New Poll Bernie or Bust Donald Trump Hillary Clinton

New Poll Shows ‘Bernie Or Bust’ Collapsing — For Donald Trump, That’s Bad News As Hillary Clinton Opens Wide Lead

A new poll released Sunday shows that the “Bernie or Bust” movement is falling apart, with fewer Bernie Sanders voters now saying they would vote for Donald Trump than the number of Hillary Clinton supporters in 2008 who said they would vote for John McCain.

In a bitterly contested campaign eight years ago, Hillary Clinton, at the time a senator from New York, lost the Democratic primary to then-Illinois Senator Barack Obama. A hard corps of Clinton supporters, known as “PUMAs,” an acronym reportedly for “Party Unity My A**,” swore they would never vote for Obama and that, instead, they would vote for McCain.

In June of 2008, polls showed a full 20 percent of Hillary Clinton supporters declaring their intention to vote for John McCain rather than Barack Obama.

By the end of October, just before the election, that number had dropped to 14 percent.

But as of June 23, 2016, with Hillary Clinton herself now the presumptive Democratic nominee to succeed Obama in the presidency, a new Washington Post/ABC News poll shows that only 8 percent of Bernie Sanders’ supporters now say they intend to cast their November ballots for Donald Trump, Clinton’s prospective Republican opponent.

Just one month earlier, the same polling organization showed that 20 percent of Sanders’ supporters said they would vote for Trump.

Perhaps as a result, the WaPo/ABC poll now puts Clinton out in front of Trump with a double-digit lead — 51 percent to 39 percent.

As seen in the video below, Bernie Sanders recently said that he would probably vote for Hillary Clinton himself in November, but he stopped short of giving Clinton his full endorsement.


The new poll, however, is based on interviews conducted before Sanders said that he would vote for Clinton. Whether even more Sanders’ supporters will now be influenced by their candidate’s intention to vote for her rather than Trump, whom Sanders referred to as a “bigot,” would be reflected in upcoming polls.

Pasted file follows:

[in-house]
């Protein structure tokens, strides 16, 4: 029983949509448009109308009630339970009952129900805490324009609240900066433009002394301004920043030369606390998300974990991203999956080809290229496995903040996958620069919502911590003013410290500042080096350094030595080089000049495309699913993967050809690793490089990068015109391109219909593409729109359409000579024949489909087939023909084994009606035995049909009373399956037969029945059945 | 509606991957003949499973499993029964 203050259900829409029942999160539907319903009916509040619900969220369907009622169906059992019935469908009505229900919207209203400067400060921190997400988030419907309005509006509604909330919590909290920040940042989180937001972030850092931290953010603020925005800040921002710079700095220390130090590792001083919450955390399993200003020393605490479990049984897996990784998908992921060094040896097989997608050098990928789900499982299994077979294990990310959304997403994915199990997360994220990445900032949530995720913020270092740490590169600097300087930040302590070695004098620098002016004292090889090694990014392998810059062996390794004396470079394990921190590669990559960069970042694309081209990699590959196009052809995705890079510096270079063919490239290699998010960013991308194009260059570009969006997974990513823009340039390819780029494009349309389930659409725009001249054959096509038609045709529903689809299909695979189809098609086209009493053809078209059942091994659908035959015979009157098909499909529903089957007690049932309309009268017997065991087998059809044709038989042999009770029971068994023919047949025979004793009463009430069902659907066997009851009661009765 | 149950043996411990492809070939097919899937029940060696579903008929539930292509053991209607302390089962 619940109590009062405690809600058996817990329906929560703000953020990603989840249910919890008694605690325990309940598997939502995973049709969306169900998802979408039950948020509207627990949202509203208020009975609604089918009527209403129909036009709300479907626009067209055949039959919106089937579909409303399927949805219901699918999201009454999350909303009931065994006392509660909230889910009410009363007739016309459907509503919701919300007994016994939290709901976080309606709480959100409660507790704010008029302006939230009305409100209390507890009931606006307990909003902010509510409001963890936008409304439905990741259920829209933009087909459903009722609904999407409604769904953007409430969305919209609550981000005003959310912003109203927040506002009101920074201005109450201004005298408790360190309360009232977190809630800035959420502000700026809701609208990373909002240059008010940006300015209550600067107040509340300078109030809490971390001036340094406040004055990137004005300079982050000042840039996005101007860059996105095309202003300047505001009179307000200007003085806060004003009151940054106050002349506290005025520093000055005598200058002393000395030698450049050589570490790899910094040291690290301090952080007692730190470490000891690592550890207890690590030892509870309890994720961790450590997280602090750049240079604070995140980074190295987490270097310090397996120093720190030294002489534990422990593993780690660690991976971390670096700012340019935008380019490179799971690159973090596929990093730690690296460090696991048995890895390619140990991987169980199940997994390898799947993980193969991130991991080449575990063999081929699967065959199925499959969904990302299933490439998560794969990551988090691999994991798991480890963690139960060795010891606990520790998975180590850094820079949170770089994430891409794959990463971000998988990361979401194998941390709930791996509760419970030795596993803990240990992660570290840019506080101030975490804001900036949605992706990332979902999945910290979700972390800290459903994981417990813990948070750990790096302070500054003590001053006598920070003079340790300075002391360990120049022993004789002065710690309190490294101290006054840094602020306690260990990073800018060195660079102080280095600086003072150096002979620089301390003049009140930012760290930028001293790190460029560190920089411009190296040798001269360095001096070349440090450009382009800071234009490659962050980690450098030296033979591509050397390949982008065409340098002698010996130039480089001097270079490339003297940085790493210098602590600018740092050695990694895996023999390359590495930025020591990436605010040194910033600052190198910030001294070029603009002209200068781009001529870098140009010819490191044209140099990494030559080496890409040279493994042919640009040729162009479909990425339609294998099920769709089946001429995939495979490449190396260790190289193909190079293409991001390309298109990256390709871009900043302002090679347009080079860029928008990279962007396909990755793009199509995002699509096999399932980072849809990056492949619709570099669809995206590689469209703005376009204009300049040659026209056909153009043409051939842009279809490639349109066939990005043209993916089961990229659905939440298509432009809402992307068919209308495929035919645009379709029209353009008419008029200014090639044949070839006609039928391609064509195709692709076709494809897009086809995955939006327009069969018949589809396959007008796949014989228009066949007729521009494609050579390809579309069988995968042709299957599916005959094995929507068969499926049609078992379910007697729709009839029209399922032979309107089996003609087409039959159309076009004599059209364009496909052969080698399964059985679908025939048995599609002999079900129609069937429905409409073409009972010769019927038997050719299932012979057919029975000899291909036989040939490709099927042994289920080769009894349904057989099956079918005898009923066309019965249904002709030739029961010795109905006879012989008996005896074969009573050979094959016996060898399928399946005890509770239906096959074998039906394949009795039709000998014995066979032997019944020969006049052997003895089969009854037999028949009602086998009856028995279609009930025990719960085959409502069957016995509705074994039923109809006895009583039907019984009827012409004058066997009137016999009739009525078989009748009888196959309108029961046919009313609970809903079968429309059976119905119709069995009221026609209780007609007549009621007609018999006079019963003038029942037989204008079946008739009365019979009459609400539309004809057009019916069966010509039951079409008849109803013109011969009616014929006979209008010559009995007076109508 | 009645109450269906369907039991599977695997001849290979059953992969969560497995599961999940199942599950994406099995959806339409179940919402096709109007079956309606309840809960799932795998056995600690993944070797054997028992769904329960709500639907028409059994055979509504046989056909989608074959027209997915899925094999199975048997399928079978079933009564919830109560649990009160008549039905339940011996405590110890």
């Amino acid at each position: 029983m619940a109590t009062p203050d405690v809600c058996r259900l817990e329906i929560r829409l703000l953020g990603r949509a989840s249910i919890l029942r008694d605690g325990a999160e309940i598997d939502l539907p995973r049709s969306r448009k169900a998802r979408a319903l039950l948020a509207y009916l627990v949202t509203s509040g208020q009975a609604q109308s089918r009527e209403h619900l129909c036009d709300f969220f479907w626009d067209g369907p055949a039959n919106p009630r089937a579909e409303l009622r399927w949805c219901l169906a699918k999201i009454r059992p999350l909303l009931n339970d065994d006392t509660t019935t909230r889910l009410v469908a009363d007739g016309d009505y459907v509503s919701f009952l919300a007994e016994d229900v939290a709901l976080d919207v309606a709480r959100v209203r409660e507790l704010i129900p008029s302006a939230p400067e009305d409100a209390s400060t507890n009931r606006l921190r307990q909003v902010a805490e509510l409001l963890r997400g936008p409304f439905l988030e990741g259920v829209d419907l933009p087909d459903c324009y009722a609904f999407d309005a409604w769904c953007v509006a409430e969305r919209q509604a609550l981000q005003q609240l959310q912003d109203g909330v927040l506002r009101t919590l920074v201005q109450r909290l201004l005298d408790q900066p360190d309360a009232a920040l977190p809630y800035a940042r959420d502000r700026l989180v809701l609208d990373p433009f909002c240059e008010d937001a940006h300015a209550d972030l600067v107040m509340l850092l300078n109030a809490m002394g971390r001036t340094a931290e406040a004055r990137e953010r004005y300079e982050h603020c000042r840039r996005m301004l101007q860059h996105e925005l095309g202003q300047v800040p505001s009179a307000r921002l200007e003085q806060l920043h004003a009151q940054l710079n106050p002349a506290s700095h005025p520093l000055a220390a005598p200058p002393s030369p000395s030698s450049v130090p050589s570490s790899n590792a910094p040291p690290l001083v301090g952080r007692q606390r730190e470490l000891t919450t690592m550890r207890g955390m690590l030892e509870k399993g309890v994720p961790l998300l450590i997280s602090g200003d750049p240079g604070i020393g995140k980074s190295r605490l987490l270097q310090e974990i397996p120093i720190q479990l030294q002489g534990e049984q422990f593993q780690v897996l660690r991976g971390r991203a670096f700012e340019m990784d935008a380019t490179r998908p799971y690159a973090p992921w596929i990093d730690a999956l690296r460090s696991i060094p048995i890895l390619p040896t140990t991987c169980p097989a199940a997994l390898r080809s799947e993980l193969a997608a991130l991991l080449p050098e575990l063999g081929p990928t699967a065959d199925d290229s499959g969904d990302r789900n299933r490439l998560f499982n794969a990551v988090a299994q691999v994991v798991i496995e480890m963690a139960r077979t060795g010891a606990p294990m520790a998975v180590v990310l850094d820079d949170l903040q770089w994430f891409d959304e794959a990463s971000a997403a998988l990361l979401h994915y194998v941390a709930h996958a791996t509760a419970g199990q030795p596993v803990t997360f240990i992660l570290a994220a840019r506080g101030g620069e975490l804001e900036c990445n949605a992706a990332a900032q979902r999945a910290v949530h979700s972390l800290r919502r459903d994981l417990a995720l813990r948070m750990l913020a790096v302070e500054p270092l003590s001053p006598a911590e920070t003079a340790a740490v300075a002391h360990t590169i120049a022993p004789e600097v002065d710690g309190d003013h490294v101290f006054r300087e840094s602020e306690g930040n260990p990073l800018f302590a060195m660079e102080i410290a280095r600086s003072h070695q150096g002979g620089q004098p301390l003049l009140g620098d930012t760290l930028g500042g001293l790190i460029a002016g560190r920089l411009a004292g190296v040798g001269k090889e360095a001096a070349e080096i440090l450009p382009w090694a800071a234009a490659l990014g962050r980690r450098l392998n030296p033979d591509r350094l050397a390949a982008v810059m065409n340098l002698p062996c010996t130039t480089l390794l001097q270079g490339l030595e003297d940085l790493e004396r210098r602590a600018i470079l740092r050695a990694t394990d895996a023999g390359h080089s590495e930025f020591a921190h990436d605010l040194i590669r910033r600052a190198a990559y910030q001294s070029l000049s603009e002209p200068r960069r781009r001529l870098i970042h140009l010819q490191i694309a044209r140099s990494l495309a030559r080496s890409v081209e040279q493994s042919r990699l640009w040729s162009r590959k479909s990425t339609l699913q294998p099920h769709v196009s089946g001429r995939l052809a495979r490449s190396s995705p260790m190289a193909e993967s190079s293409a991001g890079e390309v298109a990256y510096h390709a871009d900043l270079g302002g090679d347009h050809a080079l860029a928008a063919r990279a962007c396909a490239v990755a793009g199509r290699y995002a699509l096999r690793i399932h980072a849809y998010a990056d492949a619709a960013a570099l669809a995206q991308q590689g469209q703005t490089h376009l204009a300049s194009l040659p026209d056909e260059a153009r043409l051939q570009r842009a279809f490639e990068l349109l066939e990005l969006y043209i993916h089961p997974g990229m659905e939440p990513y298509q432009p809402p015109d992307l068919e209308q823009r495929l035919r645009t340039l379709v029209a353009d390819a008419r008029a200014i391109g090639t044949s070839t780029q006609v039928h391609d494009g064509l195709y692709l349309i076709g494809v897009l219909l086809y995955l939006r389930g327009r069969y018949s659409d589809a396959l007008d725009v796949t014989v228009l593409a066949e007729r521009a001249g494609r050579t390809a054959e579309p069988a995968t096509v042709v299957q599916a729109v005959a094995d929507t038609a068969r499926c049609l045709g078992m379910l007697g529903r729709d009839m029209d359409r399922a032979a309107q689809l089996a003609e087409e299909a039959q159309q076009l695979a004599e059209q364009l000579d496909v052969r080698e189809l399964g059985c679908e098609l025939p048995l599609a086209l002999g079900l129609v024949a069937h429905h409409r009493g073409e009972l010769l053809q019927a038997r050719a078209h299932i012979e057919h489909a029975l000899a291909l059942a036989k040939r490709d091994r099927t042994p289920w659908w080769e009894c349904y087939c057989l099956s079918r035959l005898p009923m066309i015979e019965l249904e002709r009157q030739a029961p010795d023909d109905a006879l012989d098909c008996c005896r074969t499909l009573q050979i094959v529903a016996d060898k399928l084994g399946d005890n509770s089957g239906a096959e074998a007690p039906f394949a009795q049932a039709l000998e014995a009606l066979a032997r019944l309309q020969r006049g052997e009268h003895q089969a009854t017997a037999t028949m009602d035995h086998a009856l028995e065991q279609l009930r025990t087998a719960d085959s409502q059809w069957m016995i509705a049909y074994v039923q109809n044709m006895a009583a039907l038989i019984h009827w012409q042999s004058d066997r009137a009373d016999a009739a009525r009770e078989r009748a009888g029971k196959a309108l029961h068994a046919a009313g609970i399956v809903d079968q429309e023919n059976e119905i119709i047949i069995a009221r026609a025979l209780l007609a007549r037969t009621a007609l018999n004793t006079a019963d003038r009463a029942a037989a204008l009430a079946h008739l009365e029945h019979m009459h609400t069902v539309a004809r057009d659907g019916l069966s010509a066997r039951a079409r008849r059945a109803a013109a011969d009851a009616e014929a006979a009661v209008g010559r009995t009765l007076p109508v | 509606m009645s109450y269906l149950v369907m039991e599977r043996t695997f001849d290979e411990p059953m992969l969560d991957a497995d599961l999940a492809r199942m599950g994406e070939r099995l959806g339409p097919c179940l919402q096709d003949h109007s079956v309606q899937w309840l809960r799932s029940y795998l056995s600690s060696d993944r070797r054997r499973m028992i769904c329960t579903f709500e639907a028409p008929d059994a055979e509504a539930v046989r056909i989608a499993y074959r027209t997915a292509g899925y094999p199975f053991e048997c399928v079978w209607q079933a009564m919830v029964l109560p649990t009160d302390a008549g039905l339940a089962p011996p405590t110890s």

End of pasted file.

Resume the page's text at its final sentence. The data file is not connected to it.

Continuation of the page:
Trump himself has been issuing pleas to backers of Bernie Sanders to vote for him, rather than for Clinton, but Trump’s pleas appear to have had the opposite effect from what he intended, the new poll would suggest.

“The insiders wrote the rules of the game to keep themselves in power and in money,” Trump said in a speech this week.

“That’s why we’re asking Bernie Sanders voters to join our movement so together we can fix the system for all Americans. This includes fixing all of our many disastrous trade deals, and they are disastrous and destroying our country.”

Sanders, like Trump, has railed against free trade agreements throughout his primary campaign.

In addition to the single-digit share of Sanders’ supporters who say they will vote for Trump, according to the Post report on the new poll, “the 81 percent of Sanders backers who are now behind Clinton is a higher number than in any poll of 2008 Clinton backers who rallied to Obama. The high that year was 74 percent, in October.”

The poll falls in line with other recent polls that show Hillary Clinton pulling away from Donald Trump in the national race for the presidency.


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A Bloomberg News poll last week also showed Clinton with a 12-point lead over Trump, while an Ipsos/Reuters five-day tracking poll released June 22 placed Clinton in the lead by 10 points over Trump.

In the Huffington Post Pollster.com average of all polls, Clinton maintains a lead of 6.8 percentage points over Trump, 45.8 percent to 39 percent, with 9 percent remaining undecided and another 6.2 percent saying they will vote another candidate who is not Clinton or Trump.

But even taking into account the two most popular “third party” candidates — Libertarian Gary Johnson and Jill Stein of the Green Party — Hillary Clinton still holds a healthy lead over Donald Trump and the rest of the field. Clinton had led in all nine four-candidate polls since May, with an average lead, according to Real Clear Politics, of 5.6 percentage points.

[Featured Photos By Mary Altaffer/Dennis Van Tine/Associated Press]

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